3 Key Strategies to Manage People on Projects Effectively

Oct 1, 2019 | Project Management

Learning how to manage people effectively is a major challenge for any project manager. A good project manager has the ability to propel their team to innovate and develop a sense of autonomy in their decisions. In this article, we will discuss three key strategies that can help project managers handle people efficiently.

Set Expectations on What Requires Input

If your team members always rely on you to make decisions at micro levels then it means that you don’t trust them to make decisions for you. To be honest; you can’t always be there for your team, and they have to be self-reliant in making small decisions for themselves.

Sometimes, it’s hard for you as a manager to determine which issues require your full attention. For instance, it’s completely up to you whether or not you care about the font used for the graphic on a launch page.

Most project managers are more concerned with events that affect the budget or schedule. Therefore, they have little time to dictate the granular and technical details of the work. However, depending on your client requirements, comfort level, and the nature of projects, you need to outline which issues need your feedback before your team starts working on the project.

Reinforce Your Expectations

As a project manager, you need to be clear about what you expect from your team.

Unsplash Image 77b16d93b0fa79969ae5f99e74f4a347 800
Photographer: You X Ventures | Source: Unsplash

However, if you have been clear about your expectations and the team is not abiding by their responsibilities, then you must remind them about upholding their end of the bargain.

When project managers are good at what they do, their team members naturally take the easy way out and thrust the responsibility of making all decisions on the manager. Although this is alright if you have an inexperienced team willing to learn from you, after a certain point, your team needs to take on responsibility and ownership.

Of course, some people in your team will always be dependent. If you want to manage people who depend on you for making their decisions, you have to turn the tables. The next time anyone asks you to make a decision on their behalf, ask them for their take on it instead of giving your opinion.

If they persist on staying dependent, it is important to remind them that they must start making their own decisions in order to grow. You have to reiterate that you trust them to come up with a brilliant solution and they don’t have to consult you every time they face a problem.

Often, the reason why employees stay dependent is either that they have low self-confidence or they have become accustomed to taking your feedback on everything. Naturally, they will make a few mistakes in the beginning. However, as a manager, you need to give them some time to grow and build their skills, especially if they are working on an agile project.

However, asking people their take on a project doesn’t yield as great results as one expects. Some people still continue to bother you with unwarranted calls and emails. At this point, you need to improvise your project management techniques.

Go offline and refrain from replying to emails sent by your team members. But before you do that, give your team a clear objective with a set of expectations and an unavoidable deadline they need to meet.

It can be hard to determine how to manage team members in this manner without giving them the impression that they are being ignored. To clarify this, you have to set up weekly one-to-one meetings with each member of your team. Setting a designated time to meet allows them to stay prepared for the things they have to discuss with you.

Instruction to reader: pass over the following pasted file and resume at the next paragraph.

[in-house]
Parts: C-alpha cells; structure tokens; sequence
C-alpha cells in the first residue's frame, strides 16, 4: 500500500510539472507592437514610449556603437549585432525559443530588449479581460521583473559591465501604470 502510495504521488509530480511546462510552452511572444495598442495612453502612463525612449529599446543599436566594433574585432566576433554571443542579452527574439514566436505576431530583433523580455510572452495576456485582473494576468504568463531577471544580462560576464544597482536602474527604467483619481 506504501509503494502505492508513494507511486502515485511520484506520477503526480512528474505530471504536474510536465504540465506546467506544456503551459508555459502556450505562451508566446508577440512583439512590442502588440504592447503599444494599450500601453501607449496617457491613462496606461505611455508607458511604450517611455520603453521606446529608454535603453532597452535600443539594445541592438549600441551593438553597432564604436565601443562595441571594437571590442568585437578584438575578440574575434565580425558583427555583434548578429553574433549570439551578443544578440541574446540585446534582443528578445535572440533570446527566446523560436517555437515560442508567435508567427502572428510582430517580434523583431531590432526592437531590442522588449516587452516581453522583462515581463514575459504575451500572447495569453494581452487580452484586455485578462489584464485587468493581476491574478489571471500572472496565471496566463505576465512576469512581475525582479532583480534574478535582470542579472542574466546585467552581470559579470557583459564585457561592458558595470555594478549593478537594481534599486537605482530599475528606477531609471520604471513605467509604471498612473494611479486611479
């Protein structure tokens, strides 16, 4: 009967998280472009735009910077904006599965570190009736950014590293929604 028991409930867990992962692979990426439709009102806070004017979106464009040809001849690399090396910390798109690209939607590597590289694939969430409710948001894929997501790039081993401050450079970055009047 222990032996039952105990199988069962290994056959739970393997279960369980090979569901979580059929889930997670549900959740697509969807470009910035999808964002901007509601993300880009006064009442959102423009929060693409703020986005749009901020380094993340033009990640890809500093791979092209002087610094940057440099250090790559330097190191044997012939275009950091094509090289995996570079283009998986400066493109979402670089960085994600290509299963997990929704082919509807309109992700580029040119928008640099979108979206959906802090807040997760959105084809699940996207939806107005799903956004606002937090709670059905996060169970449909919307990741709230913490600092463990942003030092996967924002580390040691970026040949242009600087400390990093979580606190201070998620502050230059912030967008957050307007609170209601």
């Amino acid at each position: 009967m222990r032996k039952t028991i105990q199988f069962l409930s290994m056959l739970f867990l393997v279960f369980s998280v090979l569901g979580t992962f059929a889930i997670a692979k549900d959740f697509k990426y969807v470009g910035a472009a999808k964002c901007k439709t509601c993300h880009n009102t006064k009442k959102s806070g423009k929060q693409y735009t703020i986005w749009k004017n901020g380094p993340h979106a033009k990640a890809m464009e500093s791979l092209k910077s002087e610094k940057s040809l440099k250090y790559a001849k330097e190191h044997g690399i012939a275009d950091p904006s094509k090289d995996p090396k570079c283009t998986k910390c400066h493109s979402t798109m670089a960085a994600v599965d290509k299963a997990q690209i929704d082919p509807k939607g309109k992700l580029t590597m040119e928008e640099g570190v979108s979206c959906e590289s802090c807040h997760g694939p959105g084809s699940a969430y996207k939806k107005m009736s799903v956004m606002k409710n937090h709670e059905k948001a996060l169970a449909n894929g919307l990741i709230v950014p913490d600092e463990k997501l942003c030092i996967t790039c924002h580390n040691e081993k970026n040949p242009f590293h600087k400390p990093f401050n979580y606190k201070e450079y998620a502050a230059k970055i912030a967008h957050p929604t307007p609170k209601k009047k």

Furthermore, this minimizes any unnecessary requests that team members send every now and then. If someone is not prepared for the topic of discussion, end your meeting early. Next week, they will prepare a list of agenda items if they are serious about their job.

Teach Your Team to Be Self-Reliant

Team work, work colleagues, working together
Photographer: Annie Spratt | Source: Unsplash

It is extremely important for managers to make their team self-reliant. For instance, when a team member asks you how they could outline a report, you can present a deliverable template to make your job easier. As a result, your team member wouldn’t consult you before initiating every new assignment.

This is especially helpful when someone is managing an agile project. However, you can further improve on it by letting them know that there have been some inconsistencies in the deliverable format. After that, task your team with implementing a solution by the following week.

In these scenarios, you can stand back and just wait for the results. It can be a make or break moment for your team. Competent teams will come up with great solutions on their own and will stay prepared for any unexpected situations in the future.

This method of delivery maybe a little dramatic, but it teaches your team to rely on their abilities to overcome any problems they face. For instance, if you push your team to deliver reports more quickly, it can motivate them to create a custom style guide for themselves. Furthermore, it can help them develop an internal quality assurance process.

As a result, the consequent solutions tend to be more creative and comprehensive than anything a project manager can come up within their limited time. Moreover, it can help project managers decrease the time they need to spend in review and help your team develop a common understanding of what you expect. In the end, project managers have to trust their team to manage work, and consequently, the team will trust the managers to lead them.

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